The main compartment is more than just a cavernous space too, although it could be treated as just that.  Under the domed lid is a mesh pocket ideal for storing erasers or lead cases.  Maybe even a pair of scissors.  Also, attached to the hinge on the inside of the case is another useful feature - a partition available to store three pens.  I really like the use of a partition in pencil cases like this.  It enables you to protect some of your more valuable pens from being scratched by any other utensils you might choose to stuff inside.  At first I thought the partition's hinge was particularly flimsy and a weakness in the case's construction and design.  On further use however I found that it was intentionally designed this way.  Were it stiff and unyielding there would be a limit to the amount of pens I could store beneath it.  Thanks to its flexibility you can seriously pack quite a few pens into the main compartment.  The hinge of the partition allows for the flap to be raised much higher that it could if it were rigidly attached.

A good pencil case to compare the Kutsuwa Denim to is the 'A Brand Called Ed' pencil case.  Both are similar in design with the Kutsuwa clearly better both in terms of the quality of materials used and also functionality.  The mesh pocket and lid compartment can actually be used effectively and aren't there just for show.

To test out this pencil case I used it everyday for a week at work.  So how did the Kutsuwa Edwin Denim pencil case fare?  Admirably.  It easily held  everything I use throughout the day except my stapler.  I was confident enough to shove it into my bag without feeling the need to protect it from other objects.  The partition housed my three most commonly used writing utensils and I used the lid compartment for my scissors and glue stick.  The inner mesh pocket held my USB drives.  I particularly appreciated being able to open the pencil case 'book style' on my desk so that my gear was instantly available for use.  My students immediately noticed the pencil case and liked its look.  So much so that after every class I had this week the pencil case was manhandled teenagers all of whom had no qualms about poking and prodding every element of its design.  The case still looks brand new a week later.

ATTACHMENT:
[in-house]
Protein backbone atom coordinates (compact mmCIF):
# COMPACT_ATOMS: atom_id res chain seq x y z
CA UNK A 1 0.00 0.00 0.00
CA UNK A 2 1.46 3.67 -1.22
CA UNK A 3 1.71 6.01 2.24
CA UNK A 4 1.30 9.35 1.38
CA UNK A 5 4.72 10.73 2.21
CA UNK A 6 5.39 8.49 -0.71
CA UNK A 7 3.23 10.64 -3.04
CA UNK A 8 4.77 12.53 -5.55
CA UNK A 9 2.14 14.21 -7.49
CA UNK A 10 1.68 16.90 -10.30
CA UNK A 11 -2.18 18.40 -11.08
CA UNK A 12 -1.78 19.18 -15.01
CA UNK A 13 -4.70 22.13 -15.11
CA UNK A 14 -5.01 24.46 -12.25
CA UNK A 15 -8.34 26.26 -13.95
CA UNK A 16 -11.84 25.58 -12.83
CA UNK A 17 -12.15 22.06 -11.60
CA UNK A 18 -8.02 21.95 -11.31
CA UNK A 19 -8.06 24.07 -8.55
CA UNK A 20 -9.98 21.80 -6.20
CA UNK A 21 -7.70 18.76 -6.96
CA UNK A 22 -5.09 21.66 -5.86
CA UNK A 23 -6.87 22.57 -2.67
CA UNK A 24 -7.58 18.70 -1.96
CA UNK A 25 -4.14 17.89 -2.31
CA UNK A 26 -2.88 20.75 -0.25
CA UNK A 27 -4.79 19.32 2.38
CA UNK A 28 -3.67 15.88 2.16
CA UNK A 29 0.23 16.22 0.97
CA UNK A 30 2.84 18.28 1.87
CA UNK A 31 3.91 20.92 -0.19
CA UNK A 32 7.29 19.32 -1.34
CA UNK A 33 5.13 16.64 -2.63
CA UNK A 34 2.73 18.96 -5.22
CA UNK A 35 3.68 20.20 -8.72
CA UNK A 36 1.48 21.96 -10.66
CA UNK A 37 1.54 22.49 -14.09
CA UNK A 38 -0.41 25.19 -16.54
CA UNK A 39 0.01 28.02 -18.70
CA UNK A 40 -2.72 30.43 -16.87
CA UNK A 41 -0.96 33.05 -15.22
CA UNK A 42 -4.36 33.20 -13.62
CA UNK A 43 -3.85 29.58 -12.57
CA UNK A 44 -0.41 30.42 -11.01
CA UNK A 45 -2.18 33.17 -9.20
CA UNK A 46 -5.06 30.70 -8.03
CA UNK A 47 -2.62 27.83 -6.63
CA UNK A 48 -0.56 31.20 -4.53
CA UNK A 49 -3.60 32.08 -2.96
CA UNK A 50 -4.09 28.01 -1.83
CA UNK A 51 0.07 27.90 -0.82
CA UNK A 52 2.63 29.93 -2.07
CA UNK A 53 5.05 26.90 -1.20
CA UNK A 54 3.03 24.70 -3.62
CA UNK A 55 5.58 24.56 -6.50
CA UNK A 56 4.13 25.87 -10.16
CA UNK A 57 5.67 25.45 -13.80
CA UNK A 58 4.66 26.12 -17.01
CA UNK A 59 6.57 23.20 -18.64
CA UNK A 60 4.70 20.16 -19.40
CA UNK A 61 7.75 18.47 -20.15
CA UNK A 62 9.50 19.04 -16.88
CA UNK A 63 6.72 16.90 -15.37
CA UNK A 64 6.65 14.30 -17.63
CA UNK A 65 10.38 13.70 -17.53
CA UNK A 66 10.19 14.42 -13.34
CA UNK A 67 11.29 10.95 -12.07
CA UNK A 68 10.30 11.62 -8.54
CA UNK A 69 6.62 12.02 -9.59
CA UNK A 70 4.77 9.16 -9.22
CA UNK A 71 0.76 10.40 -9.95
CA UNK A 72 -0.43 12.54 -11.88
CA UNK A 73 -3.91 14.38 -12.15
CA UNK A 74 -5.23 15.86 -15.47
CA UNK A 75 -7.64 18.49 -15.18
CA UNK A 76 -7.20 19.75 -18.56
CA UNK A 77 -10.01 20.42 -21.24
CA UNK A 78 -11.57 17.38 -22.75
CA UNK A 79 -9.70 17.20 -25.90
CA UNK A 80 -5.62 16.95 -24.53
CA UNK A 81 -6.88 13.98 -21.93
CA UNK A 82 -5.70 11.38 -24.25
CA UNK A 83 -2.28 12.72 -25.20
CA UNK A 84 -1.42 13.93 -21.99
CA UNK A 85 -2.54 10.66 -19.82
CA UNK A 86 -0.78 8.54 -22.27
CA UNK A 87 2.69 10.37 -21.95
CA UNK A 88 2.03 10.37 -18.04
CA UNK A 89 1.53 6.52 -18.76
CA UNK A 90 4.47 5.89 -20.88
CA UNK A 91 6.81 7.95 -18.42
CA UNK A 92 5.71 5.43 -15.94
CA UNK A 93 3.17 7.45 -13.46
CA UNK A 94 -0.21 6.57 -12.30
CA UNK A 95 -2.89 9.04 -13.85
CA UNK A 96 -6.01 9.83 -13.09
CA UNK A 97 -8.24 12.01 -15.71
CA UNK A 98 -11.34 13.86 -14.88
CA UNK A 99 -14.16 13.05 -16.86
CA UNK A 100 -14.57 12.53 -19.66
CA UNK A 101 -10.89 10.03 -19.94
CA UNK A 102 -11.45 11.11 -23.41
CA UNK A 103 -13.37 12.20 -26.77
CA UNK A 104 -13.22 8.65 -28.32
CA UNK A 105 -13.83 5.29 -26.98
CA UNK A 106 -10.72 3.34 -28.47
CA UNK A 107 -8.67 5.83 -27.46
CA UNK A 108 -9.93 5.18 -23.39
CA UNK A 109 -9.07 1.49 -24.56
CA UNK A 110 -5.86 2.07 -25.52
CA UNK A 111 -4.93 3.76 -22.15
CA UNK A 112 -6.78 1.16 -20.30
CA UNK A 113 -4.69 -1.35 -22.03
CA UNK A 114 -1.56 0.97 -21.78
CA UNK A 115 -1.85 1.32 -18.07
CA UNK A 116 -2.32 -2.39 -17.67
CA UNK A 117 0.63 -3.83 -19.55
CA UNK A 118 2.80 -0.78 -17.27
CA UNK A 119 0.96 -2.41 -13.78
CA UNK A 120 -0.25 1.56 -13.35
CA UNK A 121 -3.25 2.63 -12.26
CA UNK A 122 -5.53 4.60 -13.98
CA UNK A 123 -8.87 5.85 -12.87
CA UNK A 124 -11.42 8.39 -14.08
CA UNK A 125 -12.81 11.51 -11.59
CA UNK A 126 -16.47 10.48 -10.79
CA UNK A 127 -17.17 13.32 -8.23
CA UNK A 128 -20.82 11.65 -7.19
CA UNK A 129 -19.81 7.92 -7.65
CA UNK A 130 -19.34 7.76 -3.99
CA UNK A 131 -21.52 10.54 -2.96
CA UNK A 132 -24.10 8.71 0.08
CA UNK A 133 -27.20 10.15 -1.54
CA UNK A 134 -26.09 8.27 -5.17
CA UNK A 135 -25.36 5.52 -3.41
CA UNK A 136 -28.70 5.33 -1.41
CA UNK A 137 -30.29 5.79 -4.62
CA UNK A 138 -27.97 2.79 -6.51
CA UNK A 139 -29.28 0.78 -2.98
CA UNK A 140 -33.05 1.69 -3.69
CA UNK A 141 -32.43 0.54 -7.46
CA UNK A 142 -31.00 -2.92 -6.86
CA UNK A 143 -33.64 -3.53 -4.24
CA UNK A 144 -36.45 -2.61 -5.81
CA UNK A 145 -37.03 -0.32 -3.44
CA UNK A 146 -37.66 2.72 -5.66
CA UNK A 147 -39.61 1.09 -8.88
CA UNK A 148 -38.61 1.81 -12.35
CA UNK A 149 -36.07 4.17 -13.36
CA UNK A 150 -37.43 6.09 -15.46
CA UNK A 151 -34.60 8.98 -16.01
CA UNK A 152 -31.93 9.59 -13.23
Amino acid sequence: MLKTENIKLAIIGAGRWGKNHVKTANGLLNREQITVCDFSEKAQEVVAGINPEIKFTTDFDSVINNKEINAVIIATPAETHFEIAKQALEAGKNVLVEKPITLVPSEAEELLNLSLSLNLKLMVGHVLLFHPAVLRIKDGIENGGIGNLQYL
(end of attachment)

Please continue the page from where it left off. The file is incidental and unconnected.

This is a smart looking (if you like denim), stylish, well designed and sturdy pencil case.  It will last for years and I doubt it will fall apart unless deliberately abused.  I think this pencil case would be more than suitable for students but anyone with a range of utensils to carry around would find it very useful.  It could hold a short ruler, scissors, glue stick, 15-20 pens or pencils, lead cases and a couple of other knick knacks.  There are improvements that I think could be made.  The mesh pocket strikes me as being delicate, maybe too much so.  I wonder how much weight the mesh can take and whether it would fall apart with extensive use.  Also the three pen pocket coverings on the dividing partition are very short.  I would like them to be longer so that they could serve not only to hold the three pens but also protect them from perhaps being scratched or damaged.  These are minor quibbles though and hardly detract from what is a fine pencil case.

If you have questions about the Kutsuwa Edwin denim pencil case please email me or leave a comment below.  Thanks go to Jetpens for the images.


Dimensions - 20 (l) x 9 (w) x 6 (h) cm.

Positives - Roomy, quality materials, well designed

Concerns - Mesh pocket durability?

Negatives - None

Users - Students, Artists

Price - Medium (15-30 AUD)